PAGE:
Thursday, April 23, 2009

München and Neuschwanstein (Part 2)

The next morning we were off to see Castle Neuschwanstein and Castle Hohenschwangau.
Here is a preview:

Castle Neuschwanstein

Castle Hohenschwangau.

Neuschwanstein is pronounced New-shvon-stine. Neuschwanstein means New-Swan-Stone and you can see the evidence of the swan theme all over.

Castle Neuschwanstein was built starting in 1869 by King Ludwig II of Bavaria.
Wikipedia tells us:

The palace was commissioned by Ludwig II of Bavaria as a retreat and as an homage to Richard Wagner, the King's inspiring muse. The conception of the palace was outlined by Ludwig II in a letter to Richard Wagner, dated May 13, 1868;

"It is my intention to rebuild the old castle ruin at Hohenschwangau near the Pollat Gorge in the authentic style of the old German knights' castles... the location is the most beautiful one could find, holy and unapproachable, a worthy temple for the divine friend who has brought salvation and true blessing to the world."”

The palace was originally called New Hohenschwangau Castle until the king's death, when it was re-named Neuschwanstein, the castle of the Swan Knight Lohengrin, of Wagner's opera of the same name. In origin, the palace has been the Schwanstein, the seat of the knights of Schwangau, whose emblem had been the swan.

The "old" Hohenschwangau Castle is Ludwig's child home and is near by to Neuschwanstein. We visited there too.

As we drove down from Munich, the Alps started to come into view.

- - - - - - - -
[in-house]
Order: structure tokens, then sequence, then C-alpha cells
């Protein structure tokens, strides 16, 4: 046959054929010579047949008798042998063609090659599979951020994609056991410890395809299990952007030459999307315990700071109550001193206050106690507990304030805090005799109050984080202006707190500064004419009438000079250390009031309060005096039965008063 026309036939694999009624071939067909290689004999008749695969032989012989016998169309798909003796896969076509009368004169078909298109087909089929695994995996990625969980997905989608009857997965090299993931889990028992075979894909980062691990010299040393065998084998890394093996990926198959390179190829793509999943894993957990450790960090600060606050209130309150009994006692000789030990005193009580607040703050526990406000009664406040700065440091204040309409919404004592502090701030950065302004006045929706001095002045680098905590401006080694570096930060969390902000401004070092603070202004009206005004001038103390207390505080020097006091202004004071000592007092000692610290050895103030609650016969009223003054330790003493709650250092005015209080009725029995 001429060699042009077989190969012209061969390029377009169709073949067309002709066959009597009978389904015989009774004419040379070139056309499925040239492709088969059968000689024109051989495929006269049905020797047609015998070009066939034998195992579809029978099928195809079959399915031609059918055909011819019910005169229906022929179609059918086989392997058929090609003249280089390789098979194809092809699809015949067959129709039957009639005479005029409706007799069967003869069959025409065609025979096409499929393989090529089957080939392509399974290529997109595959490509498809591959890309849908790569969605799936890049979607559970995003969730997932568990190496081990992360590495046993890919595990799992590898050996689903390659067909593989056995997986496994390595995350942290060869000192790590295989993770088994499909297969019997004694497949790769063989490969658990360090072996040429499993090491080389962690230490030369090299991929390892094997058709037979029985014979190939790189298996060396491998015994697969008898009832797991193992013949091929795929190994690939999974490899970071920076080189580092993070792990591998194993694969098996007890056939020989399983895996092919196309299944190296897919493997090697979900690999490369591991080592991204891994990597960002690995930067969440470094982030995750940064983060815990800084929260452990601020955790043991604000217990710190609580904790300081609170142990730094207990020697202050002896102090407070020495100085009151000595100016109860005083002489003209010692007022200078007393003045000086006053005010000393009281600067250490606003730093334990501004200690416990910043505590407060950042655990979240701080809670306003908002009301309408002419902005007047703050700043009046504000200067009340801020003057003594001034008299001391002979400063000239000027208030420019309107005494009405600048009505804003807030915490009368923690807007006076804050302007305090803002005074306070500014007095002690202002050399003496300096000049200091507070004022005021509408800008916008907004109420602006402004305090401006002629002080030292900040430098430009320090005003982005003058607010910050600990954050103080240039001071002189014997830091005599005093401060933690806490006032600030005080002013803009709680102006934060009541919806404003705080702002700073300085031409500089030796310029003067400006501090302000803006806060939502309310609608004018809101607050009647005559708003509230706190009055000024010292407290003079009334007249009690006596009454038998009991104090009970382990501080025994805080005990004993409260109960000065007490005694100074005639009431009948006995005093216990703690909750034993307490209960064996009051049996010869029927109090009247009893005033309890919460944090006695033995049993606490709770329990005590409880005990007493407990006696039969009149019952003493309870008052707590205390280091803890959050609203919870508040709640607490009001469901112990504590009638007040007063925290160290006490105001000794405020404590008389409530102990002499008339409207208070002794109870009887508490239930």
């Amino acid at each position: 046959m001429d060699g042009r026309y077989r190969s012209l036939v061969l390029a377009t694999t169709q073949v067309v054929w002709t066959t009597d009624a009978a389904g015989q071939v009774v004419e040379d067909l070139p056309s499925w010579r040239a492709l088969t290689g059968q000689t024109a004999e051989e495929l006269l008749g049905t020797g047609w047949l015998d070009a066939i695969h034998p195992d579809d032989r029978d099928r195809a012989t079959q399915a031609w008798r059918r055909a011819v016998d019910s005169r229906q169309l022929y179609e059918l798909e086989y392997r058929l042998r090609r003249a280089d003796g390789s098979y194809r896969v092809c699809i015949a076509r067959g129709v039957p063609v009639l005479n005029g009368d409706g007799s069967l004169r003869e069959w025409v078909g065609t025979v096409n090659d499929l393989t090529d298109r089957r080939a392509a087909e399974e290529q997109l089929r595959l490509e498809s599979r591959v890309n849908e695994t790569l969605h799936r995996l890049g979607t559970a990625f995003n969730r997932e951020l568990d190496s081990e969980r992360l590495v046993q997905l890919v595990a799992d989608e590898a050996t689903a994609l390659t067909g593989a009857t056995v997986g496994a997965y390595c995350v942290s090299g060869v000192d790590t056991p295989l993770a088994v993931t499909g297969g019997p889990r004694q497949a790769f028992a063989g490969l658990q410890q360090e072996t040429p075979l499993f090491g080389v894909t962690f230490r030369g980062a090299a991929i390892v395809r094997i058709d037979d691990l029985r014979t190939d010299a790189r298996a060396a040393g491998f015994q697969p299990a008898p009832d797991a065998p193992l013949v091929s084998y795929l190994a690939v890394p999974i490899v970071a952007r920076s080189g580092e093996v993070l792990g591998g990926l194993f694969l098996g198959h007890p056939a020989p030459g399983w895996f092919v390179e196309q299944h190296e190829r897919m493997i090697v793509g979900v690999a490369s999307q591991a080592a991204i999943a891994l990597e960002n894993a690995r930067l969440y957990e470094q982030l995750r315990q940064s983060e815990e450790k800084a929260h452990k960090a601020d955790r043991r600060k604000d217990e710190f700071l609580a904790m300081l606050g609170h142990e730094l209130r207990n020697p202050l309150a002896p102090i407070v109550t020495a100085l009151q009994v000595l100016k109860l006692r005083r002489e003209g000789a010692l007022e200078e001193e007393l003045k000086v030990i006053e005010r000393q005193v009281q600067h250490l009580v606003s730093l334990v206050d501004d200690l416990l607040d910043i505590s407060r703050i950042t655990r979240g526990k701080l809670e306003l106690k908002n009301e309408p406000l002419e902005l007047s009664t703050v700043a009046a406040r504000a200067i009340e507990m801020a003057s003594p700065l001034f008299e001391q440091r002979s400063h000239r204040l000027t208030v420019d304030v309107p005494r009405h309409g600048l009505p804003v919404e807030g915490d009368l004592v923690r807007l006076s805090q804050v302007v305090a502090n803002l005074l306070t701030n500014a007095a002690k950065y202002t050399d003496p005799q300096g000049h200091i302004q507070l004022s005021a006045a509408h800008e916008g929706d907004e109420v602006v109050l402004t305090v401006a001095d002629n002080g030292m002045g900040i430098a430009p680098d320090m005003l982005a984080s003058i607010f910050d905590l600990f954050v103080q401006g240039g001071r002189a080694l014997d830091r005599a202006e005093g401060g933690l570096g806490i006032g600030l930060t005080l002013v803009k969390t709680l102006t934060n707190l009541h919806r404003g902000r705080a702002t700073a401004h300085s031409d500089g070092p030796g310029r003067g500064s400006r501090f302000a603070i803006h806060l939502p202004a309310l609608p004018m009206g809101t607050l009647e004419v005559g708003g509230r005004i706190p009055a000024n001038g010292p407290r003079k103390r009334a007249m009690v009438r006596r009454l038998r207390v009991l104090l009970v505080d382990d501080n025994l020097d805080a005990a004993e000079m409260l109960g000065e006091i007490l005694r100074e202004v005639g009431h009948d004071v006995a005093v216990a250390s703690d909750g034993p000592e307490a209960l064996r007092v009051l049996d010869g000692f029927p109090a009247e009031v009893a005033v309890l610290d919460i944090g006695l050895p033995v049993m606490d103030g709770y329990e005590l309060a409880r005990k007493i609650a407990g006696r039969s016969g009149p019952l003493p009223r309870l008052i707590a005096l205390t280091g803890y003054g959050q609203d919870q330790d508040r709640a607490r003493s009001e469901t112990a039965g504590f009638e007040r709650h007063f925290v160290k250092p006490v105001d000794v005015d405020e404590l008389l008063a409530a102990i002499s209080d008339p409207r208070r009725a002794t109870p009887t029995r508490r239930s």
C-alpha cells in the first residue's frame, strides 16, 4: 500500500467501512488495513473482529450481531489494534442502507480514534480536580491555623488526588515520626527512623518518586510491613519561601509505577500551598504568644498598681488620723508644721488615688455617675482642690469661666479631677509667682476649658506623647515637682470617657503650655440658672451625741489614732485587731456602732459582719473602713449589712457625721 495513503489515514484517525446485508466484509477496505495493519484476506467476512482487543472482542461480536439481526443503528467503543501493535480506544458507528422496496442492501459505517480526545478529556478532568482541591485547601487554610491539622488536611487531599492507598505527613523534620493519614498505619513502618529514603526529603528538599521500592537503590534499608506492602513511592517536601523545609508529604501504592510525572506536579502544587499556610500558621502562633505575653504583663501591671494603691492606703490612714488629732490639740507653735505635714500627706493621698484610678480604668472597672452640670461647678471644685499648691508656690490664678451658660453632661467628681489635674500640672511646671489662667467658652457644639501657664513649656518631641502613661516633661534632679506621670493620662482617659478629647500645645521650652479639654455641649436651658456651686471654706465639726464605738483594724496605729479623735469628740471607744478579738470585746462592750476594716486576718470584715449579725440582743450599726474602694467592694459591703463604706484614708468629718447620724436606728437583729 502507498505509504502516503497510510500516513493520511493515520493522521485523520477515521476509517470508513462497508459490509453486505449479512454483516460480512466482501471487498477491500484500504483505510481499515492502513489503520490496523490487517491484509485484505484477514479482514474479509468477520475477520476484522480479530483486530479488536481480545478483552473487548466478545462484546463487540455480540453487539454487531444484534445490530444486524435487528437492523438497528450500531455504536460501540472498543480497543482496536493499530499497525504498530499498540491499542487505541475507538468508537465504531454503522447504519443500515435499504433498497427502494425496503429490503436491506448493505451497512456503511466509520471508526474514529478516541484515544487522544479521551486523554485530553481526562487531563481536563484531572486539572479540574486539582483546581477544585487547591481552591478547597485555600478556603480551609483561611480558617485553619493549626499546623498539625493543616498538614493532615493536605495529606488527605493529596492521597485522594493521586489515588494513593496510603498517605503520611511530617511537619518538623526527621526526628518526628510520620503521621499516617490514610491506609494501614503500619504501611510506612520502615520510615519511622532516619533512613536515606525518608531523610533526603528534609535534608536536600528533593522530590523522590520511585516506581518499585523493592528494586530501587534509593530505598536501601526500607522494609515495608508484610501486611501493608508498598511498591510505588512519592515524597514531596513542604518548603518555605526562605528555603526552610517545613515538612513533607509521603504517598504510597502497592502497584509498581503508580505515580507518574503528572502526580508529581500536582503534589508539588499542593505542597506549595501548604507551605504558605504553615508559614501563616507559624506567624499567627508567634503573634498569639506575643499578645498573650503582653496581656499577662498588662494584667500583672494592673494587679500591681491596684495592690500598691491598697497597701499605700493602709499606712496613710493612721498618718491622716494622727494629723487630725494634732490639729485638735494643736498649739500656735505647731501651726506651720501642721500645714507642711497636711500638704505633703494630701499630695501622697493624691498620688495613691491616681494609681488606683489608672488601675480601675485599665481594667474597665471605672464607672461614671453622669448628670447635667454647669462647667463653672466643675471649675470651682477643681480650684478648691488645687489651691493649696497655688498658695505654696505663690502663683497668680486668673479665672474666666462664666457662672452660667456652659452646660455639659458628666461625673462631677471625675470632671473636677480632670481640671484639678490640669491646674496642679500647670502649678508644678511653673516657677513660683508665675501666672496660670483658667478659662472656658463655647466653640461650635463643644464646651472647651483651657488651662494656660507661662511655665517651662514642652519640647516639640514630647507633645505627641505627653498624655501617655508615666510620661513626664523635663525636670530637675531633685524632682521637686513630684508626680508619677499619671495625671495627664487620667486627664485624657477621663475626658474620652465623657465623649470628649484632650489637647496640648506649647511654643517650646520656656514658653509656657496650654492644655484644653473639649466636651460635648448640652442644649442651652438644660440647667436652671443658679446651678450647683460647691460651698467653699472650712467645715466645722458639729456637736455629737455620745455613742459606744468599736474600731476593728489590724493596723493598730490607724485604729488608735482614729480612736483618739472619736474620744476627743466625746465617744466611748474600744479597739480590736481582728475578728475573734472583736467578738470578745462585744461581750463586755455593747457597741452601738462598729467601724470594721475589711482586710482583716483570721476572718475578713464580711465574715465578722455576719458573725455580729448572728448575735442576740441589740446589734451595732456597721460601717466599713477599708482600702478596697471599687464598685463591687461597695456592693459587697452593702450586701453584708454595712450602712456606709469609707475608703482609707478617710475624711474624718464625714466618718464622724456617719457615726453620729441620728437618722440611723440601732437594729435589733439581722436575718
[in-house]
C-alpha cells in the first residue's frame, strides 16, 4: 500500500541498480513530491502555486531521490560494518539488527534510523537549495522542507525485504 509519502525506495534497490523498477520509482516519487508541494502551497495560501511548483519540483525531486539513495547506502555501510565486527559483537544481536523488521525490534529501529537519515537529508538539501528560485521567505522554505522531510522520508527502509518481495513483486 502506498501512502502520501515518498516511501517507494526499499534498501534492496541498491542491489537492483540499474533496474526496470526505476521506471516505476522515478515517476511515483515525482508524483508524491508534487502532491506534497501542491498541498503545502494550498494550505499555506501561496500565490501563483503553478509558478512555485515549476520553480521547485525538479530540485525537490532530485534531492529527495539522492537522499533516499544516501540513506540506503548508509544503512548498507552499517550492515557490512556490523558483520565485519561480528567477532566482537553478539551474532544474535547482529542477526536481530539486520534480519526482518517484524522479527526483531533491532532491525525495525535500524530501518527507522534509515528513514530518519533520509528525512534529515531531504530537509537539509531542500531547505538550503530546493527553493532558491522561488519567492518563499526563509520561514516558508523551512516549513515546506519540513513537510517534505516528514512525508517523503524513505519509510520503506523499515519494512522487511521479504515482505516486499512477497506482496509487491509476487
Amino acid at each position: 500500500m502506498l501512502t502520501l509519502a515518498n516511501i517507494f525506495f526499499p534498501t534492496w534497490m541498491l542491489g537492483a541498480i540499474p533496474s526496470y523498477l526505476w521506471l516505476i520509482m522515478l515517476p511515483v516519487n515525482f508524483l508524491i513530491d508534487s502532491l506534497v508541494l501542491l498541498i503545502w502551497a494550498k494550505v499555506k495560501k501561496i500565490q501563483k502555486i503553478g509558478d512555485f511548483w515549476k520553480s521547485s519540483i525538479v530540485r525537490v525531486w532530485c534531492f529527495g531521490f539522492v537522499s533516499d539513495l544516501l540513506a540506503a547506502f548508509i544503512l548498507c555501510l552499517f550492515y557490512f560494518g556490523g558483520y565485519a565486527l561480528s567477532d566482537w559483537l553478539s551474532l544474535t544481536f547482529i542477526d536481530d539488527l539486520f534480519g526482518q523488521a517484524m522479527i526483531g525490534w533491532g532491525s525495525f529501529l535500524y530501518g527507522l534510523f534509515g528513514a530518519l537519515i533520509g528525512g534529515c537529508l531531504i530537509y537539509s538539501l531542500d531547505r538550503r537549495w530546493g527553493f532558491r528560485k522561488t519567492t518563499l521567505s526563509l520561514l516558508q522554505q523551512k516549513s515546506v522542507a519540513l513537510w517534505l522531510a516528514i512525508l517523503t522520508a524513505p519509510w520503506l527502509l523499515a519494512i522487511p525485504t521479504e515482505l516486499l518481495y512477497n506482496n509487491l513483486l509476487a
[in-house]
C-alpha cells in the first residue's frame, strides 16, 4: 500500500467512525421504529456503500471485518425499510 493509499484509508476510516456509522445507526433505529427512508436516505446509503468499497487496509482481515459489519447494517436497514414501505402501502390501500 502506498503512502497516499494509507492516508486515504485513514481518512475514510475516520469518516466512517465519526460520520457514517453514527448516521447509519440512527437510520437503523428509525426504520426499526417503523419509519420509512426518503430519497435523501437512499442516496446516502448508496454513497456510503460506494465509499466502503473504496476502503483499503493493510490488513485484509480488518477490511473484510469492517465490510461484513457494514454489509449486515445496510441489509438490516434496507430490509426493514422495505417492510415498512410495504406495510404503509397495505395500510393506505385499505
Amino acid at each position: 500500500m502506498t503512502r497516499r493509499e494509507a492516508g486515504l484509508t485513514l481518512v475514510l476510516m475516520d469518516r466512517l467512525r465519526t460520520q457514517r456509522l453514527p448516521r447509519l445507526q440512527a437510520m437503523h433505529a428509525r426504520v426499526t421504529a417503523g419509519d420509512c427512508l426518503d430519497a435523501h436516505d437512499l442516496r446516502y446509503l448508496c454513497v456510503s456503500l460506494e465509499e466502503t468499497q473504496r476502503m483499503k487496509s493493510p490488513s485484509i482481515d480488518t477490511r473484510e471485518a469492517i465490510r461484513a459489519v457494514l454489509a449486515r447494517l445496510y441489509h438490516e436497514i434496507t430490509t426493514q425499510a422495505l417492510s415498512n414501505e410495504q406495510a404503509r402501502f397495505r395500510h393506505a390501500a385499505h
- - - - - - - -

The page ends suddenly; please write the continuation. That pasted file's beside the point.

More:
As we drive up the road toward the castles:

And soon, we could see the castle!

But first we went to get tickets for the two castles in the village of Hohenschwangau.

The Germans are so efficient...your ticket has the Tour Number (435 in the above ticket) and then you get into line that matches your tour at the appointed time. They also make sure when you buy tickets for both castles you have enough time to get from one to the other.

You can get tickets to English speaking tours for both of the castles. The castles are up on hills, so you can either walk, take a bus, or take a horse drawn carriage. For Hohenschwangau we walked up.

Views from outside Hohenschwangau.

The view from the castle:

Hohenschwangau means High-Swan-District. Here are more swans:

You can see Neuschwanstein from Hohenschwangau:

Now to walk up to Neuschwanstein it is a 40 minute walk, so we opted for the horse-drawn it is more romantic. We were in a carriage such as this:

As we approach the castle:
This looks super spooky but it wasn't really raining much...

View from the window:


As you may know, Neuschwanstein was an inspiration for Walt Disney's Sleeping Beauty Castle in Disneyland.

(not my pictures)


Emma said...

I love reading these! What a great view to have from a window.

Lara said...

Ok, I'm ready for a vacation now.

Laura said...

Nice! We were there about 4 years ago, makes me want to return. I was surprised at how short the Newuschwanstein guided tour was, but one still saw all the highlights and it was absolutely worth it! Laura from

Beth said...

Can you see why the flag is blue and white? What a backdrop! You must go back and see Neuschweinstein under snow.